The $5.4 billion management-led buyout of Station Casinos Thursday won unanimous approval from five-member Nevada Gaming Commission although the private equity firm involved in the transaction had to assure the commission its ownership of the Las Vegas Hilton would not cause any conflicts with its role in the locals gaming giant.
Station Casinos is being bought by Fertitta Colony Partners, a partnership between members of the gaming company's founding family and Los Angeles-based real estate investment firm Colony Capital.
Commission Chairman Peter Bernhard questioned Colony Capital executives about possible conflicts that might arise between Station and Colony Capital officials trying to protect their own corporate interests.
Bernhard was most concerned about a separate Colony Capital fund that has a 60 percent ownership stake in the Las Vegas Hilton.
Tom Barrack, founder, chairman and chief executive officer of Colony Capital, said he would recuse himself and defer to the Fertittas if any conflicts arise over the companies' role in the locals market.
Bernhard, however, pressed further, asking if agreements were in place on dispute resolution so Barrack and the Fertittas would not have to "work it out" as problems arise.
Jonathan Grunzweig, Colony's chief investment officer, assured the commission that the buyout agreement leaves Station Casinos free to pursue other business opportunities away from the Strip.
The agreement also lets Colony Capital pursue other gaming opportunities as long as Station Casinos has rights of first refusal, he said.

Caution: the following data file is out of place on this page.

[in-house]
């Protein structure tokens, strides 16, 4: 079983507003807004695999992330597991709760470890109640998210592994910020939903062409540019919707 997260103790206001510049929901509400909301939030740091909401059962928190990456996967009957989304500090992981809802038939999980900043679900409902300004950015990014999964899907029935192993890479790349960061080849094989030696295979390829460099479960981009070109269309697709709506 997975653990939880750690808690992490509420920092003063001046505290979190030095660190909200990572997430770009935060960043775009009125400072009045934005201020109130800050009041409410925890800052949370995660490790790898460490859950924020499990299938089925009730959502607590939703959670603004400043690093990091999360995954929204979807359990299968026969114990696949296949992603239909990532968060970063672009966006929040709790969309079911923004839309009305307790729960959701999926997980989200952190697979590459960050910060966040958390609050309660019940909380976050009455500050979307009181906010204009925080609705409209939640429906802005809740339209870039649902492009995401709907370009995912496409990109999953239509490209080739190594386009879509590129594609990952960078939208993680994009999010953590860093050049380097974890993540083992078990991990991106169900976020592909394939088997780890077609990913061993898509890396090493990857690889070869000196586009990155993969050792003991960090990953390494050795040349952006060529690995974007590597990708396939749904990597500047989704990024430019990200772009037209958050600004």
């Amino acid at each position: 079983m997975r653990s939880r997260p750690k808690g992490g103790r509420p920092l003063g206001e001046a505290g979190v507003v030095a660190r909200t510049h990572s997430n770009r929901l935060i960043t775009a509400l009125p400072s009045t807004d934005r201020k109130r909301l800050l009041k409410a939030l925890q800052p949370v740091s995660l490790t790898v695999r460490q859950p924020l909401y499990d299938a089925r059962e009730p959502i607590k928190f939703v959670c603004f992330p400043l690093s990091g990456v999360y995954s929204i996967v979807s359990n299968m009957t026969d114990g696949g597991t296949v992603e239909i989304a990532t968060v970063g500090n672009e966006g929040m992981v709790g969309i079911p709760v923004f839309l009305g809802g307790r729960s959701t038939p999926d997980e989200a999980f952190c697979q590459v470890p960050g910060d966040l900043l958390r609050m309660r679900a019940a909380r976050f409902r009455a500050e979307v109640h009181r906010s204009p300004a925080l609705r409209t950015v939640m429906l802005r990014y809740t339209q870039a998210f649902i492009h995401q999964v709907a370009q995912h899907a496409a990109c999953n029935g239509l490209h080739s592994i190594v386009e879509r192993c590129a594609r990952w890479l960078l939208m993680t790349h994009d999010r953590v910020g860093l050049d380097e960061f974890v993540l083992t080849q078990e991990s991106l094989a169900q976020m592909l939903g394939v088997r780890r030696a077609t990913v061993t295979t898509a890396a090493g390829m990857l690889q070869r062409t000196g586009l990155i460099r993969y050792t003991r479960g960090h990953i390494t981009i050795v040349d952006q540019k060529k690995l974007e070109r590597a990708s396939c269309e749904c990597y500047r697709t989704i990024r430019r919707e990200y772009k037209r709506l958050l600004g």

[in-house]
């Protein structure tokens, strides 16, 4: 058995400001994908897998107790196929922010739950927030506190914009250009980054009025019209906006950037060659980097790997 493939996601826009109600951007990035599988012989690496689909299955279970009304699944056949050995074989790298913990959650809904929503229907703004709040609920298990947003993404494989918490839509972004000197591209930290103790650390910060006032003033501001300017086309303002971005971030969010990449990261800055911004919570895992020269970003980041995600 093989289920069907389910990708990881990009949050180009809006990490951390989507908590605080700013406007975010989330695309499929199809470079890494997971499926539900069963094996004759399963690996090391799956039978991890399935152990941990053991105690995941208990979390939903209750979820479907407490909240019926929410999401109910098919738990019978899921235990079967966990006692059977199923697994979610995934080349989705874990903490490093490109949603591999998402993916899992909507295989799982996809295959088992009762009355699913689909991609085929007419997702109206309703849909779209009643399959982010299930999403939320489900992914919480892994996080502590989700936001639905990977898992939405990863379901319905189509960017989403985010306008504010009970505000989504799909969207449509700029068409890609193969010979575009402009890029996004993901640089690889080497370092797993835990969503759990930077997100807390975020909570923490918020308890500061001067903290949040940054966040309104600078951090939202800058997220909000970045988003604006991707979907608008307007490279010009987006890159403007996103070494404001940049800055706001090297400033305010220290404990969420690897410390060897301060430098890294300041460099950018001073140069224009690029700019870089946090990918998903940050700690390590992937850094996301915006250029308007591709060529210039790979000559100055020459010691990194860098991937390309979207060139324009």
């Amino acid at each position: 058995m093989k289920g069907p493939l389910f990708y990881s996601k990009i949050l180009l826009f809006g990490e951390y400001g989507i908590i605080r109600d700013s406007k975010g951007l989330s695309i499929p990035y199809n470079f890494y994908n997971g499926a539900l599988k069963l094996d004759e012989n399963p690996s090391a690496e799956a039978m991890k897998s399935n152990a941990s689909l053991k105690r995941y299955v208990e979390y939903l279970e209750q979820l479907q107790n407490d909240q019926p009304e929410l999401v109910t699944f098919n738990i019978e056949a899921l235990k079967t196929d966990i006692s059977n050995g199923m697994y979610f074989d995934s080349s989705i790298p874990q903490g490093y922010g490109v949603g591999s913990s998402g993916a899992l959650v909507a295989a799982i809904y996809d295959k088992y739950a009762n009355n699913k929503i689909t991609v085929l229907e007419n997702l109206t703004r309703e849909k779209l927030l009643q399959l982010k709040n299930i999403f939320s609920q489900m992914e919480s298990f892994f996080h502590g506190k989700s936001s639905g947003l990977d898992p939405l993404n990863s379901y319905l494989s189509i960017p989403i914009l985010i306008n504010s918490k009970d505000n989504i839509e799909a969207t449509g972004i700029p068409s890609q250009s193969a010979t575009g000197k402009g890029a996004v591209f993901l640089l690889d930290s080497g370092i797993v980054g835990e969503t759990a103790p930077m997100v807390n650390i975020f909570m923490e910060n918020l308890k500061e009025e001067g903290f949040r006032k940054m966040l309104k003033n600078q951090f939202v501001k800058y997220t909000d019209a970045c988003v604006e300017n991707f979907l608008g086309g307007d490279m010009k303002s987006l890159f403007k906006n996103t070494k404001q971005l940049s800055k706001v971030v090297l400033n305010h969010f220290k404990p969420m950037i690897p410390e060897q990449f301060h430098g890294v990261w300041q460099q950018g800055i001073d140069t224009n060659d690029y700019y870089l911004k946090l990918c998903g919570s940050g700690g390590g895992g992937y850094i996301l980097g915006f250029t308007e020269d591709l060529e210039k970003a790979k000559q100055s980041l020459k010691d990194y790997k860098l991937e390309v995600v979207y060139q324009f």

Grunzweig said other issues, such as disagreements on operating budget, are also covered by contracts.
"What makes me comfortable is there are no strangers here," Commissioner Arthur Marshall said, alluding to both parties already being licensed in the state.
Lorenzo Fertitta, who attended the hearing but did not testify Thursday, told the state Gaming Control Board on Oct. 4 that part of the gaming company's reason for going private was so it could pursue acquisitions and development more aggressively and more efficiently than public companies can.
Michael Green, a College of Southern Nevada history professor, said Station Casinos has already been aggressive in the locals market. But he said the deal could allow the company to be more flexible without having shareholders looking over its shoulder.
"Would they not have built if they hadn't gone in this direction?" Green said. "They may indeed move faster and try more innovative things. There may be more of an element of risk they're able to take now that they won't have to make sure stockholders are on the same page with them."
The new company's board will be controlled by Station Casinos Chairman and Chief Executive Officer Frank Fertitta III, Vice Chairman and President Lorenzo Fertitta and Barrack.
After the deal is completed, the board could be expanded by two members, one from the gaming company and the other from Colony Capital.
The Fertitta brothers will continue to operate the company day-to-day. Colony's approval would be needed before any major actions, such as large construction projects and acquisitions, could be OK'd.
Colony Capital was first licensed in Nevada in 1997 after it bought Harveys Lake Tahoe.
It sold Harveys to Harrah's Entertainment in 2000, and bought the Las Vegas Hilton for $280 million in 2004.
Colony also has ownership interests in casinos in Mississippi, New Jersey and Indiana.
Station Casinos Chief Development Officer Scott Nielson told the commission the buyout still needs approval from the National Indian Gaming Commission.
Station Casinos will be owned through private stock held primarily by the Fertitta family and a Colony Capital investment fund.
Contact reporter Arnold M. Knightly at firstname.lastname@example.org or (702) 477-3893.